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The Shins – Chutes Too Narrow

The ShinsChutes Too Narrow (Subpop)

If you live in a warm weather locale (damn you New Jersey and you’re frosty cold winters!), tomorrow morning—very early—wake up and look out of your window. The sun should just be rising, only enough to cast a glistening light off of the dewdrops on each blade of grass. There will be a slight fog cast over the horizon. Now, go back at mid-morning. It’ll be warmer; the sun should have dried up every last bit of moisture in the air and on the ground.

And that’s the perfect metaphor for the progression from The Shins’ debut Oh, Inverted World! to their latest, Chutes Too Narrow.

Oh, Inverted World! was ultimately an incredibly hyped album, and for all its genius was also pretty juvenile and na├»ve, the band’s inexperience leading to moments of imperfection. Chutes Too Narrow finds those moments all but washed away under the strength of James Mercer’s songwriting ability. The haze that lent itself to Inverted World‘s duration, while strong on atmosphere, homogenized much of the album; leaving the songs consistent but like-minded. Each song on Chutes is an exploration of something fresh and new for the band, and the band pull it off quite convincingly. The only common bond between the ten songs on Chutes is Mercer’s voice, which hits its watershed moment during the bridge of “Saint Simon” when Mercer finds himself aching next to a pained string arrangement. This flourish alone is more moving then full albums usually are; the arrangement’s weightlessness is perfectly counteracted by the gravity of its emotion.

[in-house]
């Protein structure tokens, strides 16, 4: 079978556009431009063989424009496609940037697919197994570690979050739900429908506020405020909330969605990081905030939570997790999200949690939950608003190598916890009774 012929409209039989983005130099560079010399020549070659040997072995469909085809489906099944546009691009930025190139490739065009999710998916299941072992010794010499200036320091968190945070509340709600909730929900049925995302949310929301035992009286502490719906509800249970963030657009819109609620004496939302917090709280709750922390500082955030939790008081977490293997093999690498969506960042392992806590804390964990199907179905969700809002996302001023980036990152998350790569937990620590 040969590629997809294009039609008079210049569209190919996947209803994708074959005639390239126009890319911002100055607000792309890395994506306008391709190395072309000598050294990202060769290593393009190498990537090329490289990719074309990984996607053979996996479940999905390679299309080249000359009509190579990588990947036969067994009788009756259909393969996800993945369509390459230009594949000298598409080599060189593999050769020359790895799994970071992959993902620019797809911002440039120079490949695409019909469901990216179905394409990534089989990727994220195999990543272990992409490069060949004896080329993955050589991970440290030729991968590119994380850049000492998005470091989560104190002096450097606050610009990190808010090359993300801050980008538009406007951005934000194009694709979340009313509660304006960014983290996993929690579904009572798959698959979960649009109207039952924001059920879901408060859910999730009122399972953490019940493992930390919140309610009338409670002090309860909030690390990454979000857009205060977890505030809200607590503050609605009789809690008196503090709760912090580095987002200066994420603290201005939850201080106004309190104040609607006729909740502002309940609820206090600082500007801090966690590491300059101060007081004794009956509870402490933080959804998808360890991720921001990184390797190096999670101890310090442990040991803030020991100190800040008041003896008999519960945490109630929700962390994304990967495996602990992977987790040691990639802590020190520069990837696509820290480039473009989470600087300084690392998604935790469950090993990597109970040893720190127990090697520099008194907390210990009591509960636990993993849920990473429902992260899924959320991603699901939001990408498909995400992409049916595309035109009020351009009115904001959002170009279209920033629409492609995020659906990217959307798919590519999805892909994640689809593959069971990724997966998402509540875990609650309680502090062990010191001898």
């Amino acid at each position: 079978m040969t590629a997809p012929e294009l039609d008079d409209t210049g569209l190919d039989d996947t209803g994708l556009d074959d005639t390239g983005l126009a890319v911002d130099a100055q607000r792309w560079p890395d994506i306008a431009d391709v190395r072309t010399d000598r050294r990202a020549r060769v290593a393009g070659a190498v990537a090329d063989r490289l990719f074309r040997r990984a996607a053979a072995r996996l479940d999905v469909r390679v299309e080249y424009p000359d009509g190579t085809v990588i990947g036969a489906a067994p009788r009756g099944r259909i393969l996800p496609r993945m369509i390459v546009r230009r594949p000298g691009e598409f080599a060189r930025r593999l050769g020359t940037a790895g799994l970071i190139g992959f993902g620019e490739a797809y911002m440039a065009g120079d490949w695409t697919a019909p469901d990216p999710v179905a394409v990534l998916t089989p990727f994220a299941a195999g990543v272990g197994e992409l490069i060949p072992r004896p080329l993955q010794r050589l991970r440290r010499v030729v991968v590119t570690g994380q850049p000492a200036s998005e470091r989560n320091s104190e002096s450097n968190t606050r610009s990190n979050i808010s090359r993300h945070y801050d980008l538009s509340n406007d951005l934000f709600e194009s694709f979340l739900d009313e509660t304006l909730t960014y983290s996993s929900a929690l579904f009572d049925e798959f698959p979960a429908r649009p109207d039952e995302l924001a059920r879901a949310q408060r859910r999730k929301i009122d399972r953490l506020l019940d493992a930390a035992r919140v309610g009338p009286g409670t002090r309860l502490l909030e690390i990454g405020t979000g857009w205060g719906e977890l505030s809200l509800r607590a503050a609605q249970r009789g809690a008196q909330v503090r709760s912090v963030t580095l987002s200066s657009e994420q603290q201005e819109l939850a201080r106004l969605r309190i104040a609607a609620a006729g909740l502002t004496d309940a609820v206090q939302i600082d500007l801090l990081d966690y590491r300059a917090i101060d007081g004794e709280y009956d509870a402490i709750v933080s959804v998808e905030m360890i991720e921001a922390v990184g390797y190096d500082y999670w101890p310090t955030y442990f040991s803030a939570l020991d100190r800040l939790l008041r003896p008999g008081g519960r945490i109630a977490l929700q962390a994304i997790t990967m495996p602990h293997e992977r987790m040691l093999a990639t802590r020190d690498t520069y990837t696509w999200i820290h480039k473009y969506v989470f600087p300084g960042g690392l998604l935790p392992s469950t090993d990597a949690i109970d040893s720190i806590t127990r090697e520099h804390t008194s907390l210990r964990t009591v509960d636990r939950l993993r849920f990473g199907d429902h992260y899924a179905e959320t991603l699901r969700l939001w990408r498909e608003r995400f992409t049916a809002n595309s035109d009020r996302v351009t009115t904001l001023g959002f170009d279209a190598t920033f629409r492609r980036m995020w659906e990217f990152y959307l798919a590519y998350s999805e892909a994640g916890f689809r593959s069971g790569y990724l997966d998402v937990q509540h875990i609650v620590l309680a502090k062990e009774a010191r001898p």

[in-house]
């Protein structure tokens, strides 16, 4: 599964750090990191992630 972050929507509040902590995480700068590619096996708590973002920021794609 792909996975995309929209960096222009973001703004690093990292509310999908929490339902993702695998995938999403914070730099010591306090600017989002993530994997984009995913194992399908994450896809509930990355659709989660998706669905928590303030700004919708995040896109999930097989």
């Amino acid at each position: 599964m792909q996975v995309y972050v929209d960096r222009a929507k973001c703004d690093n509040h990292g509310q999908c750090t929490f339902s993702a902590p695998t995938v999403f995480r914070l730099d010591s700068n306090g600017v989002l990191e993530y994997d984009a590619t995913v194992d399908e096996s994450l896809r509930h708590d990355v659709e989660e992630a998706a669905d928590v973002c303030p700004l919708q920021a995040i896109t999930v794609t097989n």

Elsewhere, “Kissing the Lipless” is all loud guitar bursts and pure pop fury, “Those to Come” is the long lost b-side from Sunny Day Real Estate’s How it Feels to Be Something On, and “Gone for Good” is the beautiful pedal-steel heartbreaker Ryan Adams is too cool to write. Chutes finds The Shins resting comfortably not on their laurels, but on a strong sense of the strength of the songs. At first, you won’t be able to find a track that’s blatantly original—all of the points of lineage are easily traceable—yet with each subsequent listen you discover that the hue The Shins project isn’t anyone’s but their own. Originality and experimentation are things to be celebrated, but there are only so many things under the sun. It is another breed of great band that can take a language and speak it in its own dialect.

You can download an MP3 of “So Says I” via Subpop.